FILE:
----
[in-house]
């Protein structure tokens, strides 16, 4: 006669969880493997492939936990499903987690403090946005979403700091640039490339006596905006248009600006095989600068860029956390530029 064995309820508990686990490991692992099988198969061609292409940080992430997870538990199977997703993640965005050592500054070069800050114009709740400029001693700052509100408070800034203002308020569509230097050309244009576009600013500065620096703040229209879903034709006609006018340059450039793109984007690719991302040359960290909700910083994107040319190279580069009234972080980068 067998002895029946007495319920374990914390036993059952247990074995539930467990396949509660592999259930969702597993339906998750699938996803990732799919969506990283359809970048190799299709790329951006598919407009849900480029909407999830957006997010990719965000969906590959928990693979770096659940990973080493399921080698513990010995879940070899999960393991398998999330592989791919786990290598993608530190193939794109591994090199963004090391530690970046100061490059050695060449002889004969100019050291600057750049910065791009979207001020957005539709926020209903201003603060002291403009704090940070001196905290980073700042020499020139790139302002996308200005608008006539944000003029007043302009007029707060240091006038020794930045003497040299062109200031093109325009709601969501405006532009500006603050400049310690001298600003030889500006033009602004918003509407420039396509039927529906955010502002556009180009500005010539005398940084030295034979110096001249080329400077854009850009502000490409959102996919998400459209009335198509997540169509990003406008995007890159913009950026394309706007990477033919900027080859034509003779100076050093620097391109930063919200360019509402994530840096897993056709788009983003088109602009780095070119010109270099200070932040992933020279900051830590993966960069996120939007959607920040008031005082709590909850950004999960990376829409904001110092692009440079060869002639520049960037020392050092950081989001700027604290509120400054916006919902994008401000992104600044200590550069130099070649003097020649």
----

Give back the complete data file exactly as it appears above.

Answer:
[in-house]
């Protein structure tokens, strides 16, 4: 006669969880493997492939936990499903987690403090946005979403700091640039490339006596905006248009600006095989600068860029956390530029 064995309820508990686990490991692992099988198969061609292409940080992430997870538990199977997703993640965005050592500054070069800050114009709740400029001693700052509100408070800034203002308020569509230097050309244009576009600013500065620096703040229209879903034709006609006018340059450039793109984007690719991302040359960290909700910083994107040319190279580069009234972080980068 067998002895029946007495319920374990914390036993059952247990074995539930467990396949509660592999259930969702597993339906998750699938996803990732799919969506990283359809970048190799299709790329951006598919407009849900480029909407999830957006997010990719965000969906590959928990693979770096659940990973080493399921080698513990010995879940070899999960393991398998999330592989791919786990290598993608530190193939794109591994090199963004090391530690970046100061490059050695060449002889004969100019050291600057750049910065791009979207001020957005539709926020209903201003603060002291403009704090940070001196905290980073700042020499020139790139302002996308200005608008006539944000003029007043302009007029707060240091006038020794930045003497040299062109200031093109325009709601969501405006532009500006603050400049310690001298600003030889500006033009602004918003509407420039396509039927529906955010502002556009180009500005010539005398940084030295034979110096001249080329400077854009850009502000490409959102996919998400459209009335198509997540169509990003406008995007890159913009950026394309706007990477033919900027080859034509003779100076050093620097391109930063919200360019509402994530840096897993056709788009983003088109602009780095070119010109270099200070932040992933020279900051830590993966960069996120939007959607920040008031005082709590909850950004999960990376829409904001110092692009440079060869002639520049960037020392050092950081989001700027604290509120400054916006919902994008401000992104600044200590550069130099070649003097020649």